If ants give you the heebie-jeebies, you will want to turn away now, for this book review will deal with the ultimate arthropod nightmare: army ants. If, however, insects are your shtick, stick around, because German entomologist Daniel Kronauer has written a phenomenal book on army ant biology that is chock-a-block with jaw-dropping, award-winning photography.
Planet Earth is home to a staggering number of species. A 2011 article in PloS Biology gave an educated guess of 8.7 million known species of eukaryotes (this is the domain of life to which all multicellular life forms – plants, insects, fungi, mammals etc. – belong, but excludes single-celled life forms such as bacteria). More staggering still is that this probably is only 10-12% of all existing species, with an estimated 86% of terrestrial species and 91% of marine species as of yet undiscovered.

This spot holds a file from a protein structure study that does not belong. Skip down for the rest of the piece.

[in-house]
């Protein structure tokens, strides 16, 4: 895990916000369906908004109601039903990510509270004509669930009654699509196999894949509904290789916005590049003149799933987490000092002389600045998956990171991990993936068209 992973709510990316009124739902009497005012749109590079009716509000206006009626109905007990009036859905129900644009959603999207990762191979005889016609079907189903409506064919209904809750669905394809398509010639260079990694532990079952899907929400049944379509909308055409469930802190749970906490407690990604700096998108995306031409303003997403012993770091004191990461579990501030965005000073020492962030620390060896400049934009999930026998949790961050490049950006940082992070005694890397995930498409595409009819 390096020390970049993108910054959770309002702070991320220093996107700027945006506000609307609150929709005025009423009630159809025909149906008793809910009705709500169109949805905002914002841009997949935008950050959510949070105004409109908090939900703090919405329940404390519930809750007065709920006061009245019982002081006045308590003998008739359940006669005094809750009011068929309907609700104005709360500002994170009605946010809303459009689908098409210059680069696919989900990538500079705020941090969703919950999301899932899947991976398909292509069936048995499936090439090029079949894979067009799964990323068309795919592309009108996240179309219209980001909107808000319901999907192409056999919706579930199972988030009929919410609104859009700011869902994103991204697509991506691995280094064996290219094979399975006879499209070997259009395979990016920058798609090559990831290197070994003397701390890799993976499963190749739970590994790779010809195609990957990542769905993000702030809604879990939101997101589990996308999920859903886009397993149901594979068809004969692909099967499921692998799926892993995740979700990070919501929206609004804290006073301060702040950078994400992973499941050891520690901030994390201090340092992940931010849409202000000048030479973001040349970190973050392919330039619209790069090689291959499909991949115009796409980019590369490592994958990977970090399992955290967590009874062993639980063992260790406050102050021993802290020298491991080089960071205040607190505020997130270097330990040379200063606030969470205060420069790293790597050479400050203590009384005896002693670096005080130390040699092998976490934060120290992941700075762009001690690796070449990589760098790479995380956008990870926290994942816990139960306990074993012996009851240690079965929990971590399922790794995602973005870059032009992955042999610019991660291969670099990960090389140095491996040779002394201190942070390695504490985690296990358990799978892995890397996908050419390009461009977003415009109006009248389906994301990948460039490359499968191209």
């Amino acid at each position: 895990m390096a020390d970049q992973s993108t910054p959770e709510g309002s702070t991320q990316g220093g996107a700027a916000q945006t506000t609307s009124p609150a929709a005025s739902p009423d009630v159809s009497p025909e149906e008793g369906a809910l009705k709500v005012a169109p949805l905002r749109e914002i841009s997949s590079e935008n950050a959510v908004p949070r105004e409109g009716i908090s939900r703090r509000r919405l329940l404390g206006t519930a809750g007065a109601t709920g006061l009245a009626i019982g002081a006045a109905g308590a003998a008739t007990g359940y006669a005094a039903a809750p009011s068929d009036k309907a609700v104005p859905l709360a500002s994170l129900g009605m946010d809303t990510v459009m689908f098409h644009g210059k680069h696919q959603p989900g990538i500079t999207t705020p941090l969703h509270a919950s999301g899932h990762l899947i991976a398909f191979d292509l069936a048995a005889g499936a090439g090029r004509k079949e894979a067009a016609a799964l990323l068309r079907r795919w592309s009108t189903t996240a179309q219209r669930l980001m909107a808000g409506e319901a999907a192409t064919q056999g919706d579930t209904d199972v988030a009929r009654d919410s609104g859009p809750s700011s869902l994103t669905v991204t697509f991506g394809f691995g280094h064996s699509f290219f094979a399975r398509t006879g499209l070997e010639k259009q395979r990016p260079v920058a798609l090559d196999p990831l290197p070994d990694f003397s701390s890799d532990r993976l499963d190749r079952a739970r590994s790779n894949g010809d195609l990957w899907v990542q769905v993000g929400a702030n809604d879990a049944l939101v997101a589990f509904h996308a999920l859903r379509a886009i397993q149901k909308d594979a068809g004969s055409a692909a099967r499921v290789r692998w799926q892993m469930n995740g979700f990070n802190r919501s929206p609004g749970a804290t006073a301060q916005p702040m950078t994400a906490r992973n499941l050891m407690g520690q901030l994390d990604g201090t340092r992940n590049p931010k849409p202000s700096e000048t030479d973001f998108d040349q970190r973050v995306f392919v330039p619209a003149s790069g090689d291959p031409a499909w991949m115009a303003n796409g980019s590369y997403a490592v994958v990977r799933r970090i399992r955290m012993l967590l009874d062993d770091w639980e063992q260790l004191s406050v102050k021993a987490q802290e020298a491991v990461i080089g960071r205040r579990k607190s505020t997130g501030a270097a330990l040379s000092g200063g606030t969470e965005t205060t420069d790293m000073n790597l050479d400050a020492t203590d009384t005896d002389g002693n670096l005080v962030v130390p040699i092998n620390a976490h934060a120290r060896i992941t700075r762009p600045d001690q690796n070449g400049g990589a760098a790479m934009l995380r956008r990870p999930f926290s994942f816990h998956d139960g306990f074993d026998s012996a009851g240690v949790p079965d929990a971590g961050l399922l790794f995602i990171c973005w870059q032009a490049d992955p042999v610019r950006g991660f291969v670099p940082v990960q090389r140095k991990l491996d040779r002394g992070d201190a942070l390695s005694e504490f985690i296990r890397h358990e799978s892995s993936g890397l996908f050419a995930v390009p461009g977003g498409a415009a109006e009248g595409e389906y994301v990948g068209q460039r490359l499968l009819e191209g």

So, scientists describe new species of plants and animals all the time. This much you probably know. What might come as a surprise, however, is that many of these discoveries are not made in the field, but in the massive natural history collections housed in museums around the world. In The Lost Species, Christopher Kemp takes the reader on a tour through the collections to reveal the stories behind some of these discoveries.